Kenya: Turning Kibera’s Garbage into Gold.

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Mary Mwendwa
August 10, 2012

A hub of economic empowerment is growing in Kibera slum through recycling some used garbage. Kibera slum is located in Nairobi, Kenya. It is the biggest and the poorest African slum

Shiriki Foundation, a Non – government organization founded by a group of Rastafarians, has tapped into unutilized Kibera’s garbage mostly used tyres.

Located in Kibera , one of the largest slums in Kenya with a population of 170,070 according to census report (2010) , Ministry of State for Planning National Development and Vision 2030.

Kibera Slum in Nairobi, Kenya

In a slum, vegetation is scarcely seen; crowded narrow paths, dirty drainage and temporary sheet houses are common sceneries.

But at shiriki, things are different. Green vegetation, yellow, Green and red colored flag paintings by the roadside, are what meets my eye first, as I get to Shiriki Foundations art room in Kibera near, the Kibera Law courts next to Karanja estate.

Outside, I meet Ras Nganga, dressed in a black turban covering his long dreadlocks, wearing a necklace made of seeds with Rastafarian colors (red, yellow and green) added onto it. Next to him, nice sandals made of rubber from old tires, woven scurf, bracelets, sweaters and mosaic paintings dot the ground.

He is busy making the shoes chanting praises to Jah (God) and gluing a strap of Rasta colors on the sandal to make it more attractive. Am told the word Ras means mr,an adherent of the Rastafarism culture.

Arts and Crafts displayed for sell in Kibera Slum

I stretch my hand to greet him, and he folds his wrist, “Give thanks and praises, welcome sister, he greets me humbly.

He then leads me to the art room where I had earlier booked an appointment with Ras Beniah a member of Shiriki foundation. A narrow path of flowers and different types of trees lead me inside the room.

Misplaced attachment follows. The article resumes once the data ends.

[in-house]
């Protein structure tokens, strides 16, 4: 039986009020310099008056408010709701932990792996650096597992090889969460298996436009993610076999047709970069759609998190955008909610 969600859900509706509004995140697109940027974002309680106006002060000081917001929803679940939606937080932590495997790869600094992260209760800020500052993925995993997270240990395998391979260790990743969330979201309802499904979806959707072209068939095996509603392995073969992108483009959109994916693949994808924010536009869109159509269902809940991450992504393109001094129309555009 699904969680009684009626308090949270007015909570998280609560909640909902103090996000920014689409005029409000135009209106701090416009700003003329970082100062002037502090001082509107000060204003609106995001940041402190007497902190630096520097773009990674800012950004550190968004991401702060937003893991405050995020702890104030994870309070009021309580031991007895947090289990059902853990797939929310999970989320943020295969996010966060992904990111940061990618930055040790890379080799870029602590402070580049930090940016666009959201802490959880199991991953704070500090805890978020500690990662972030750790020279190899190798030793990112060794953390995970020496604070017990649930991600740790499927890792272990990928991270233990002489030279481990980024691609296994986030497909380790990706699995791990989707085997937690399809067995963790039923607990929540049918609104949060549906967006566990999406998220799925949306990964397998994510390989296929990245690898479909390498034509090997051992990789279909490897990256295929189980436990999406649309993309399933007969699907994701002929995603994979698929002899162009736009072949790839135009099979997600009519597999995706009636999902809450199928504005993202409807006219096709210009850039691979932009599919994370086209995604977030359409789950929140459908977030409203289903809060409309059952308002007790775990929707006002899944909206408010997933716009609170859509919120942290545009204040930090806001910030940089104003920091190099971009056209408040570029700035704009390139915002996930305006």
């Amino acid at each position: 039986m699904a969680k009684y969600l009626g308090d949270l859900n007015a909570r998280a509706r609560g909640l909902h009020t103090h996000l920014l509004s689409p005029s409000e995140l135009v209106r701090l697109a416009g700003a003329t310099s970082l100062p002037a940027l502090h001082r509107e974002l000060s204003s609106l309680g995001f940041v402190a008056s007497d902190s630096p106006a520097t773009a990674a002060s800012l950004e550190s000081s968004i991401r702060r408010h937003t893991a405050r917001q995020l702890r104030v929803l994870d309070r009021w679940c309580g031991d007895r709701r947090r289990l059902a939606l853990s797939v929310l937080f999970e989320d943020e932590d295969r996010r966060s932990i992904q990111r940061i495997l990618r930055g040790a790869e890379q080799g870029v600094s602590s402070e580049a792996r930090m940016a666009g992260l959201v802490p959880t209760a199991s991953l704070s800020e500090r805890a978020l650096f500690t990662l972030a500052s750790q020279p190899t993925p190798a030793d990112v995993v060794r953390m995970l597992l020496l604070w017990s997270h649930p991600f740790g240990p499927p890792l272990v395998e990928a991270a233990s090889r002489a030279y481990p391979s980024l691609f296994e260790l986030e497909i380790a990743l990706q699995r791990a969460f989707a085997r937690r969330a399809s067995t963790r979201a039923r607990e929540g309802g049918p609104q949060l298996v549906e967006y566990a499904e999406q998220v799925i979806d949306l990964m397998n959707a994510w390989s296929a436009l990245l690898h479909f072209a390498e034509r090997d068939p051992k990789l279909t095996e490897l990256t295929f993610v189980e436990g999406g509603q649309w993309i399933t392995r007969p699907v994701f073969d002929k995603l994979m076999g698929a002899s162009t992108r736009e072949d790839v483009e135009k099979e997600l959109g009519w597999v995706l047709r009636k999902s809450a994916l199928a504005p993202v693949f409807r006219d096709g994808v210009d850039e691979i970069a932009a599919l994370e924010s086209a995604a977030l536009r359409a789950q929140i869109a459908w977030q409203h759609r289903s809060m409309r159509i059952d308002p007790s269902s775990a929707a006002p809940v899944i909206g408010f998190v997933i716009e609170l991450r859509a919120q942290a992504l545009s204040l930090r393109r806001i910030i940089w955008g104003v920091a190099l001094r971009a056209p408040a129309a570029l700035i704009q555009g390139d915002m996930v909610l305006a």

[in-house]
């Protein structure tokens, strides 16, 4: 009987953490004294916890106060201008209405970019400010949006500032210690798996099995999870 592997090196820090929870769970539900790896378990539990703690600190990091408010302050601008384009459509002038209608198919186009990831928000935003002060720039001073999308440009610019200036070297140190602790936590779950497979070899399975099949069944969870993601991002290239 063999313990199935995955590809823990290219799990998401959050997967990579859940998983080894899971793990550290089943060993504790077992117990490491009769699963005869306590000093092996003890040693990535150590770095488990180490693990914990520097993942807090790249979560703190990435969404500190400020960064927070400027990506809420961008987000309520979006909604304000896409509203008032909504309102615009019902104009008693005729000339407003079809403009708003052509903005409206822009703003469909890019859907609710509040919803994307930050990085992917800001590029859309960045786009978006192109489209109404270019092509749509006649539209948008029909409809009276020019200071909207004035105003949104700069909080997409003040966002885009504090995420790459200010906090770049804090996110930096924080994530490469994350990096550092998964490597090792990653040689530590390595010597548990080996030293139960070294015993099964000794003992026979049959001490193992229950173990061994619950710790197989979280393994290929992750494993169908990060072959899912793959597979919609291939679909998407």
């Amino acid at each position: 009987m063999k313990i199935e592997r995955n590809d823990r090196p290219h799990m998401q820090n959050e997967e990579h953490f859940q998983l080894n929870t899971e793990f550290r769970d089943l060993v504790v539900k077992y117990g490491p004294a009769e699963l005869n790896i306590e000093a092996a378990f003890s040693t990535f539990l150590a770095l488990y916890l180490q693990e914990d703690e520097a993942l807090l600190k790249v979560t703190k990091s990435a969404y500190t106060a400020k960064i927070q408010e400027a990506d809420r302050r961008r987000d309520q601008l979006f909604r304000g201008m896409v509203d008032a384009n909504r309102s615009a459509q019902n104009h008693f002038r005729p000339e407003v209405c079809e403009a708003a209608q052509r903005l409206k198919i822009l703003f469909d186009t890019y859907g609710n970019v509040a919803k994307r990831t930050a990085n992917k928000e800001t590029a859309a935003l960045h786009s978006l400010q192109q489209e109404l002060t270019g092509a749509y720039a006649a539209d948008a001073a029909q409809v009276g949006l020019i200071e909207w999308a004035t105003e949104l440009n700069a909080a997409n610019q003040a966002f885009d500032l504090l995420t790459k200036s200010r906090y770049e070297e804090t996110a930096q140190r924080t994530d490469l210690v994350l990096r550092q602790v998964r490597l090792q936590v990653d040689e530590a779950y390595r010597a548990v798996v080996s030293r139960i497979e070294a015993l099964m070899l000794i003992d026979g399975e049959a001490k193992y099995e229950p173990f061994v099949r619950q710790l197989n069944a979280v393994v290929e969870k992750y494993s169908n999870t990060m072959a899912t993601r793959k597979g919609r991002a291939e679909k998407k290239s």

A huge portrait of Emperor Haile Selassie , wooden stools with three legs, different paintings hanged on the wall, cans of paint, dry seeds, painting brushes and threads are scattered in the room.

Ras Beniah welcomes me and next to him is a young man holding a brush and his cloths soiled with different colors paint.

He excuses himself to go upstairs where he is working on a mosaic painting for a client. I get to learn the organization is based at a former dumping site that they rehabilitated.
“This was a big dumping site just on the roadside; we had no land and decided to rehabilitate the site into something constructive,” Ras Beniah adds.

Next to the foundation is a natural well which has water that never dries. Car washing business booms here, the water is not fit for domestic consumption but for cleaning purposes which shiriki uses in their art work.

“This is just part of what Shiriki foundation is involved in , I and I (a chant of words that Rastafarians use) in these words we believe there is power and get spiritual uplifting when we chant them,” Ras Beniah tells me further noting that these words can also mean me and soul where the almighty Jah dwells.

We are joined by Ras Lojuron Nyabinghi, founder member of Shiriki. Inside the room, a beehive of activities goes on.

Ras Beniah starts by explaining different ministries within Shiriki foundation. First, spiritual ministry which believes in Haile Selassie the 1ST as their spiritual father. They follow the holy Sabbath teaching which falls on Saturdays. On this day they don’t involve themselves in any activities.

The second ministry is Agriculture; they have a project in Maragua, a town in central Kenya.

Rastafarians don’t eat any animal products, through farming organically; they are able to grow their own vegetables and fruits which form part of their daily meals.